What Is A Modular Home & Should You Invest In One?

Published 22 May 2022 - Updated 11 days ago

There’s a new kid on the block in Australian property and construction and it’s modular homes!

You may have heard of them. Modular homes have caught Australia’s attention and property investors have started to take an interest in them. If you’re looking to make your next savvy investment and are wondering what a modular home is - you’re in the right place.

In this blog, we explain what a modular home is, break down the pros and cons of modular homes, discuss why they’ve become so popular and help you determine whether they’re the right next investment for you.

What is a modular home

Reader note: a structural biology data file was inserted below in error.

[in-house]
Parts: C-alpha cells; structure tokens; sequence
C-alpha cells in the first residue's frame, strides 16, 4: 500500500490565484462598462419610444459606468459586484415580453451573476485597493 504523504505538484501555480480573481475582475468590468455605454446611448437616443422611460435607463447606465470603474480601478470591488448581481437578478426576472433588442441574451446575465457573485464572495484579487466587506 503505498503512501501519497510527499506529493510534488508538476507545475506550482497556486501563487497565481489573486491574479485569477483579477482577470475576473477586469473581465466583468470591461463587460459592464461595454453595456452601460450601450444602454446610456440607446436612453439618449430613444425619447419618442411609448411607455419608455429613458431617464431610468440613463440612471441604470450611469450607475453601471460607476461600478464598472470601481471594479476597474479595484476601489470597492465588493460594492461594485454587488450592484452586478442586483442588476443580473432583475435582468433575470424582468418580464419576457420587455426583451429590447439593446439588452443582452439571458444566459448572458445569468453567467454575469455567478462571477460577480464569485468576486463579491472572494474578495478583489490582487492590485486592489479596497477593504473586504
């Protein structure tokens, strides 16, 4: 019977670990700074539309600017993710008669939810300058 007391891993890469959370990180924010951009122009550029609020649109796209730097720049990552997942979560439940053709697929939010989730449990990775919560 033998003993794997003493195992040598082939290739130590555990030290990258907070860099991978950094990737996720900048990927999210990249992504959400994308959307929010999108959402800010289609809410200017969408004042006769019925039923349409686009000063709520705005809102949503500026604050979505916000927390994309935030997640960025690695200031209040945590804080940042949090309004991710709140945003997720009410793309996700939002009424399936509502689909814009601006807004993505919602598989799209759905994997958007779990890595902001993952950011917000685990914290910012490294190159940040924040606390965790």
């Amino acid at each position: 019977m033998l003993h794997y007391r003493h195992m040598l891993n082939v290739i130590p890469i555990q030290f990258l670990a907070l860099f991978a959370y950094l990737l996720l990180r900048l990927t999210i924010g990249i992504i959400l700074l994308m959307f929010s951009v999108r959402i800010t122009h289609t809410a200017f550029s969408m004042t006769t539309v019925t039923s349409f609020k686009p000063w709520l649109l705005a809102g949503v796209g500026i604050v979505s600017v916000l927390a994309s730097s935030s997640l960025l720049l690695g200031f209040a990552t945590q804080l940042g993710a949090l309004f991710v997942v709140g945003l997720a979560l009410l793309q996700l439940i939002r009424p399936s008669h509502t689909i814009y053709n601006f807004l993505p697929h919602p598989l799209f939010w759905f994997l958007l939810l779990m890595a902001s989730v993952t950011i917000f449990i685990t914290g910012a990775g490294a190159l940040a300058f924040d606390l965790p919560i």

Most people live in conventional homes, or stick-built homes, which are, by default, constructed and assembled on the homeowner's land.

Modular homes, on the other hand, are residential structures that are put together in an assembly line factory or location other than their final resting place. 

Rather than ‘manufactured’, the term often used to describe how modular homes are built is ‘prefabricated’.
Prefabrication specifically means that the structures are made in an offsite location.

Modular homes are transferred onsite after they’re assembled. Once assigned, they’re meant to stay fixed on-site permanently. The mode of assembly is the main difference between conventional and modular homes.